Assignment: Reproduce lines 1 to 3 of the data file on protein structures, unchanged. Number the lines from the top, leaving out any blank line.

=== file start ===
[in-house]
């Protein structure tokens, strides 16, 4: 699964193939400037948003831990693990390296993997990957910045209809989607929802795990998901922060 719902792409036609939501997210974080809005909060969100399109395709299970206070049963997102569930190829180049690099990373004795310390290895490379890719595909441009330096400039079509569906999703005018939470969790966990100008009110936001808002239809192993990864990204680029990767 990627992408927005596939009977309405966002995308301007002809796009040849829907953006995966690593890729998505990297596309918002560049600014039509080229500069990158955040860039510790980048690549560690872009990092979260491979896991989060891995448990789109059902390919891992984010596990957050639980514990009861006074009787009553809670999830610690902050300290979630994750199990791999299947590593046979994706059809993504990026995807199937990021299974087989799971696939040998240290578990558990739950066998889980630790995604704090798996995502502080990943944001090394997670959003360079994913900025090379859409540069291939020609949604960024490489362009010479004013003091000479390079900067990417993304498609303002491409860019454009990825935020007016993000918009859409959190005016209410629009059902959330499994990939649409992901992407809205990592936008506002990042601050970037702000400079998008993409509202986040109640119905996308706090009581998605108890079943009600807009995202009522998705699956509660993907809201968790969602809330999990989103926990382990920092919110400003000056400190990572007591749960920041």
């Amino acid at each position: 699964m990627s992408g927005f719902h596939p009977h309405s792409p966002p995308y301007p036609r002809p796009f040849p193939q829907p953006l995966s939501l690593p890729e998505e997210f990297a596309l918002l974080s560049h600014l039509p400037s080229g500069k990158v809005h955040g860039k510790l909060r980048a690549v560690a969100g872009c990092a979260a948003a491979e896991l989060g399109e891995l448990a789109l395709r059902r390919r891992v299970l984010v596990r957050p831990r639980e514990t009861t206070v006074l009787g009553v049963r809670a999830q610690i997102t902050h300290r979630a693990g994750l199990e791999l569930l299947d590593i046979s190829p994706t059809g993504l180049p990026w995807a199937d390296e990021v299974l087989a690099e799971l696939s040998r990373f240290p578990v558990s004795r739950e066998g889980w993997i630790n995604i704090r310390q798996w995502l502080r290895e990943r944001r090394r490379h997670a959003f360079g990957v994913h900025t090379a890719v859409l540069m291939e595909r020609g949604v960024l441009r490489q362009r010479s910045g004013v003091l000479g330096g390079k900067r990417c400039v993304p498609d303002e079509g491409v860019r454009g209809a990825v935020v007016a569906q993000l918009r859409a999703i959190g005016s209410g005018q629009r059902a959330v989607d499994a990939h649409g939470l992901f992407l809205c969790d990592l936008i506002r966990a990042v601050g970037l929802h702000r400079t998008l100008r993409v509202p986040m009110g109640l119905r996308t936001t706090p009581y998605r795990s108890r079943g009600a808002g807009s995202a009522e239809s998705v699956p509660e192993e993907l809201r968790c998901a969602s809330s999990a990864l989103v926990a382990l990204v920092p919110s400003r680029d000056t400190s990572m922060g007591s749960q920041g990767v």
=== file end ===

[in-house]
């Protein structure tokens, strides 16, 4: 699964193939400037948003831990693990390296993997990957910045209809989607929802795990998901922060 719902792409036609939501997210974080809005909060969100399109395709299970206070049963997102569930190829180049690099990373004795310390290895490379890719595909441009330096400039079509569906999703005018939470969790966990100008009110936001808002239809192993990864990204680029990767 990627992408927005596939009977309405966002995308301007002809796009040849829907953006995966690593890729998505990297596309918002560049600014039509080229500069990158955040860039510790980048690549560690872009990092979260491979896991989060891995448990789109059902390919891992984010596990957050639980514990009861006074009787009553809670999830610690902050300290979630994750199990791999299947590593046979994706059809993504990026995807199937990021299974087989799971696939040998240290578990558990739950066998889980630790995604704090798996995502502080990943944001090394997670959003360079994913900025090379859409540069291939020609949604960024490489362009010479004013003091000479390079900067990417993304498609303002491409860019454009990825935020007016993000918009859409959190005016209410629009059902959330499994990939649409992901992407809205990592936008506002990042601050970037702000400079998008993409509202986040109640119905996308706090009581998605108890079943009600807009995202009522998705699956509660993907809201968790969602809330999990989103926990382990920092919110400003000056400190990572007591749960920041």
């Amino acid at each position: 699964m990627s992408g927005f719902h596939p009977h309405s792409p966002p995308y301007p036609r002809p796009f040849p193939q829907p953006l995966s939501l690593p890729e998505e997210f990297a596309l918002l974080s560049h600014l039509p400037s080229g500069k990158v809005h955040g860039k510790l909060r980048a690549v560690a969100g872009c990092a979260a948003a491979e896991l989060g399109e891995l448990a789109l395709r059902r390919r891992v299970l984010v596990r957050p831990r639980e514990t009861t206070v006074l009787g009553v049963r809670a999830q610690i997102t902050h300290r979630a693990g994750l199990e791999l569930l299947d590593i046979s190829p994706t059809g993504l180049p990026w995807a199937d390296e990021v299974l087989a690099e799971l696939s040998r990373f240290p578990v558990s004795r739950e066998g889980w993997i630790n995604i704090r310390q798996w995502l502080r290895e990943r944001r090394r490379h997670a959003f360079g990957v994913h900025t090379a890719v859409l540069m291939e595909r020609g949604v960024l441009r490489q362009r010479s910045g004013v003091l000479g330096g390079k900067r990417c400039v993304p498609d303002e079509g491409v860019r454009g209809a990825v935020v007016a569906q993000l918009r859409a999703i959190g005016s209410g005018q629009r059902a959330v989607d499994a990939h649409g939470l992901f992407l809205c969790d990592l936008i506002r966990a990042v601050g970037l929802h702000r400079t998008l100008r993409v509202p986040m009110g109640l119905r996308t936001t706090p009581y998605r795990s108890r079943g009600a808002g807009s995202a009522e239809s998705v699956p509660e192993e993907l809201r968790c998901a969602s809330s999990a990864l989103v926990a382990l990204v920092p919110s400003r680029d000056t400190s990572m922060g007591s749960q920041g990767v």